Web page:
Just weeks before the General Assembly's session is set to begin, a scramble to Frankfort after Governor Matt Bevin calls a special session.
The purpose behind that session, the state's struggling pension system. But, with just four hours notice, the chambers were noticeably empty.
Neither the Senate or House had enough lawmakers serve by 8 p.m. to begin work. But by 9 p.m. both had gone into closed-door meetings with Republicans pouring over a plan and Democrats wondering whether the Governor's party had enough support to pass anything.
"You know, there's been some miss steps along the way by everybody. The biggest misstep is that we are still $60 billion in debt with this pension. This governor no matter what you think of him, he is willing to tackle this issue straight on and we're here. He called us into session. We've got a job to do. It could be a messy job, but we're going to do it because we've got to put Kentucky on the right path financially." - Rep. Kevin Bratcher, (R) KY House Dist. 29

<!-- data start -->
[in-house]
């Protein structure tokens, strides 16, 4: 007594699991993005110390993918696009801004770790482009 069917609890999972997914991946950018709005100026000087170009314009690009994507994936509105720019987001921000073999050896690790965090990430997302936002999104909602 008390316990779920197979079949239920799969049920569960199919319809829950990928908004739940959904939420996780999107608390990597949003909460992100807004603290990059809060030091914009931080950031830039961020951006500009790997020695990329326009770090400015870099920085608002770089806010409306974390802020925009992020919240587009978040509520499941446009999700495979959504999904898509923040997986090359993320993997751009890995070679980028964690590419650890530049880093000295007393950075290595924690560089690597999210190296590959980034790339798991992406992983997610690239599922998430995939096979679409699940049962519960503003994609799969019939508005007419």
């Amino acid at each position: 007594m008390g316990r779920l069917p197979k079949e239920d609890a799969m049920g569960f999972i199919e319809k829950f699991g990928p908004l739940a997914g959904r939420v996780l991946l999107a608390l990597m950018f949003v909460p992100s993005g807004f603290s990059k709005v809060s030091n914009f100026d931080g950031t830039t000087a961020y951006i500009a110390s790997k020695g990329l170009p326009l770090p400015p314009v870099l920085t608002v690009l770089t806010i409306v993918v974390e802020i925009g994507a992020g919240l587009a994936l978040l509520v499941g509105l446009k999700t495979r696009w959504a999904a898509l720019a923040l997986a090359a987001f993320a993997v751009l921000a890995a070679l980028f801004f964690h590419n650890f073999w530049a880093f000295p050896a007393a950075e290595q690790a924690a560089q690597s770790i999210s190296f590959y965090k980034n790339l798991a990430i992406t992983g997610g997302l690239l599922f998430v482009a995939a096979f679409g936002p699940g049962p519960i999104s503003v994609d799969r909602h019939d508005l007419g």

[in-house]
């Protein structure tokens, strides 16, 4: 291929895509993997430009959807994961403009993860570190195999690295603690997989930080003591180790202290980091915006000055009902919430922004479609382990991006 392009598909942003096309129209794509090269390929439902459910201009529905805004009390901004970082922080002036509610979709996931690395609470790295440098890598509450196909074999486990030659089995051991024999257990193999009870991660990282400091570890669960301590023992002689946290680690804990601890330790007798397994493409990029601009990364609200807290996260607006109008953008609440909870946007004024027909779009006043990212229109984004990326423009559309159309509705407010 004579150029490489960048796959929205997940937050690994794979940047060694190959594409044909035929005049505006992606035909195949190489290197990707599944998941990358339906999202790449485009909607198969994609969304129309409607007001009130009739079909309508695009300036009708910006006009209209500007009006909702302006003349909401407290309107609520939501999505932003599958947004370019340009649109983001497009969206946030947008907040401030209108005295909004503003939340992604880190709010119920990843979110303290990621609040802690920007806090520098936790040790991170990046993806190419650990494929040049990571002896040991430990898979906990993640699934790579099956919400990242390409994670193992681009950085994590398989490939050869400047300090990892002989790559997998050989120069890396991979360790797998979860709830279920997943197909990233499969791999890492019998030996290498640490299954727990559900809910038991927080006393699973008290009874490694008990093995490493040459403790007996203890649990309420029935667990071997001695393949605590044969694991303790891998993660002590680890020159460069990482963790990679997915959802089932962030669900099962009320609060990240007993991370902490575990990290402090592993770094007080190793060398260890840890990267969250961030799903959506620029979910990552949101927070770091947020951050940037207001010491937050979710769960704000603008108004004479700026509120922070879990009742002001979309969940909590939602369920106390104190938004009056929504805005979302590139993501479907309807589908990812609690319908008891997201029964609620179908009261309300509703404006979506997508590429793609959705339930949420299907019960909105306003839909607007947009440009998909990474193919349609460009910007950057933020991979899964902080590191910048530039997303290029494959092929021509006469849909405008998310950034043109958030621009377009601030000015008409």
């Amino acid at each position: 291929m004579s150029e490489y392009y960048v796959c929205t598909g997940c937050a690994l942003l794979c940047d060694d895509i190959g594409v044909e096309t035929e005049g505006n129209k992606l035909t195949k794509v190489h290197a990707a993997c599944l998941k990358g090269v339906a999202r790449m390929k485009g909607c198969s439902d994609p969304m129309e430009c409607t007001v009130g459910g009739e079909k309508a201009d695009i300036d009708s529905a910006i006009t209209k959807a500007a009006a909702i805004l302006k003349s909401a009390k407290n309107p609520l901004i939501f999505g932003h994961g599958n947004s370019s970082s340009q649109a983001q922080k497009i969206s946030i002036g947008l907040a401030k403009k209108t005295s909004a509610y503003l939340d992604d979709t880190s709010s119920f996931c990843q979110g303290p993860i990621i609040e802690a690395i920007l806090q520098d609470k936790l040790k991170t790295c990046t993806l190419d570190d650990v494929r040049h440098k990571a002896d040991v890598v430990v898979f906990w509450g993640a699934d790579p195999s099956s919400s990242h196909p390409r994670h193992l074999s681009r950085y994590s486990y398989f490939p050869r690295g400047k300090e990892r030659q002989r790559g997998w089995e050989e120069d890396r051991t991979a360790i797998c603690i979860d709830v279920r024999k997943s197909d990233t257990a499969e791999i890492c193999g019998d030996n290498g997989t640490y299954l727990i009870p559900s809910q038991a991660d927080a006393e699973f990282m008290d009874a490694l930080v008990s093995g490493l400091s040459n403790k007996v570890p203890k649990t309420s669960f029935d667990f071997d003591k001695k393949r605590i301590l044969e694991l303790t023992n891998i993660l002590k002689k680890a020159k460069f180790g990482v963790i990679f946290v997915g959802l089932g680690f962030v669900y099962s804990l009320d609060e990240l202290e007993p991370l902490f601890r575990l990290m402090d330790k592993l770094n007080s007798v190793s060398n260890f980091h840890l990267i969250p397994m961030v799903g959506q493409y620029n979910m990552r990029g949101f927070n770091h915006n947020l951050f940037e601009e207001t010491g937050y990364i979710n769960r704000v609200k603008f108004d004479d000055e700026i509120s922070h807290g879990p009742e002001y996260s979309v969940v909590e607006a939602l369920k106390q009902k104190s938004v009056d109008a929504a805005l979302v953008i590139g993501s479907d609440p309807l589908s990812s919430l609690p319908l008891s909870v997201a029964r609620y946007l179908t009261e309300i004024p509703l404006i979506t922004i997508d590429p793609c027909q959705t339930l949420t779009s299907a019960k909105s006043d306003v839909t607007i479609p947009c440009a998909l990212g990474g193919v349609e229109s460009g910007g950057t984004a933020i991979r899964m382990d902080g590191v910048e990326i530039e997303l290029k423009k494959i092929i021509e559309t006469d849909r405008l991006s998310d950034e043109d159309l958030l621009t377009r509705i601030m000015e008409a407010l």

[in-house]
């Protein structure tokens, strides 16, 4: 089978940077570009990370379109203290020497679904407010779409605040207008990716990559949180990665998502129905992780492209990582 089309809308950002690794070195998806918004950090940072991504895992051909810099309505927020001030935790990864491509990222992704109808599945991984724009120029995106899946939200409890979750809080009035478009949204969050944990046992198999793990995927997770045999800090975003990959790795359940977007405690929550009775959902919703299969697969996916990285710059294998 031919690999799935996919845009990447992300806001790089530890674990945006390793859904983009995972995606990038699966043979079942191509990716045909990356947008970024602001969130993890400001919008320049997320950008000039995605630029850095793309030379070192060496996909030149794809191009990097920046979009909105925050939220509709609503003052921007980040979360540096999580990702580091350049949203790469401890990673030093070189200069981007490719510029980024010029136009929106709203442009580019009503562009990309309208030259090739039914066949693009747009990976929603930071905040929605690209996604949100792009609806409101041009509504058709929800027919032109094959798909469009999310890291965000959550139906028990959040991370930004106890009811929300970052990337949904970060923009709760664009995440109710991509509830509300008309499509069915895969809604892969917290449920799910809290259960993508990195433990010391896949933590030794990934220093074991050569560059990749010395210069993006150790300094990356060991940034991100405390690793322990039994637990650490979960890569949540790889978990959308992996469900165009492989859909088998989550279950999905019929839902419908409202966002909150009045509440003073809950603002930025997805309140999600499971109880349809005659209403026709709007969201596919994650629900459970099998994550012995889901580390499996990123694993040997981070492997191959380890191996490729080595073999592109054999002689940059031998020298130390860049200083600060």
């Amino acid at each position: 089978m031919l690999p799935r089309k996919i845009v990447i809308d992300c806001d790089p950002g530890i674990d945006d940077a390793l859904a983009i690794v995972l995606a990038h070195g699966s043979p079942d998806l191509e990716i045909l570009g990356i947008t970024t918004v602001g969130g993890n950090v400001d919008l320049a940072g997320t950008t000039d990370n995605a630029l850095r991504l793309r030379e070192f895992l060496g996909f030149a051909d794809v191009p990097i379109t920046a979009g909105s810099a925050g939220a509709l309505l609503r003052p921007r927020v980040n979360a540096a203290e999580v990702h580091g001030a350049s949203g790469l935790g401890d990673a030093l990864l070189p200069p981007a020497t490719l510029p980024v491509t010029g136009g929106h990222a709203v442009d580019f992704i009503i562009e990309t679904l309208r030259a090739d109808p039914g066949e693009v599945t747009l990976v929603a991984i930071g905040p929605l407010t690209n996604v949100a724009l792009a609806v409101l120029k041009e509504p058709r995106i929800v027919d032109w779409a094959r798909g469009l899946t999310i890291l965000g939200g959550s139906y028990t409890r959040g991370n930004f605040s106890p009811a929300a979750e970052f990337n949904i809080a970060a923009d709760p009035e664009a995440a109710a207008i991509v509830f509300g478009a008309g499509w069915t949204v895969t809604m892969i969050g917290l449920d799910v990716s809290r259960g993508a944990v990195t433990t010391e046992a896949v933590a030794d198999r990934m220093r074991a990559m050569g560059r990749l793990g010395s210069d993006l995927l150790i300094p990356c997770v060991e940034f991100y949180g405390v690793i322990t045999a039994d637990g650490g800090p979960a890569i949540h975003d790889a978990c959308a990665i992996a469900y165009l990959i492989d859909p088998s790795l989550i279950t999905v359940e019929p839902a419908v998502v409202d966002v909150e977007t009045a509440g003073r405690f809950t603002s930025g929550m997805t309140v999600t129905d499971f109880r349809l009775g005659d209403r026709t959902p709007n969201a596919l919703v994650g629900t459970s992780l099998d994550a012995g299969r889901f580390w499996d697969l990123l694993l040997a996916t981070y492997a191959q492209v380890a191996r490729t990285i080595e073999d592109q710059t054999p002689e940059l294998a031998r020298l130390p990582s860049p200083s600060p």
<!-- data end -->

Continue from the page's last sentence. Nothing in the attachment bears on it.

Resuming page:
"We have to do the right thing, regardless of party this is not how to operate government. Government has to be run with openness, with notice, and with transparency. The reason that this bill got struck down unanimously by the Supreme Court is because no one had any notice or a chance to read it and now we're here again on day one of a special session with four hours notice and you know no one has been given a copy of the bill. This is not the way we should do things." - Sen Morgan McGarvey, (D) KY Senate Minority Leader-Elect
The most notable absent member of the Senate was Floor Majority leader Damon Thayer. As the governor was announcing the special session, leader Thayer received a call saying his father had died in Michigan. Senate President Robert Stivers called for a moment of silence.
Midnight Update | Pension reform bill work to continue Tuesday
It is unclear when this session will begin in the Senate. We are hearing that legislation may be moving forward towards actually having some sort of hearing or at least being introduced in the House. If and when that happens, if it looks there is support for a bill, the Senate will have to come back and be involved. This could take a couple of days, at least, to get done.
It's interesting to note that they can't meet on Sundays or holidays. But, a special session could last at least five days, which would take us to Saturday, just a few days before Christmas Eve.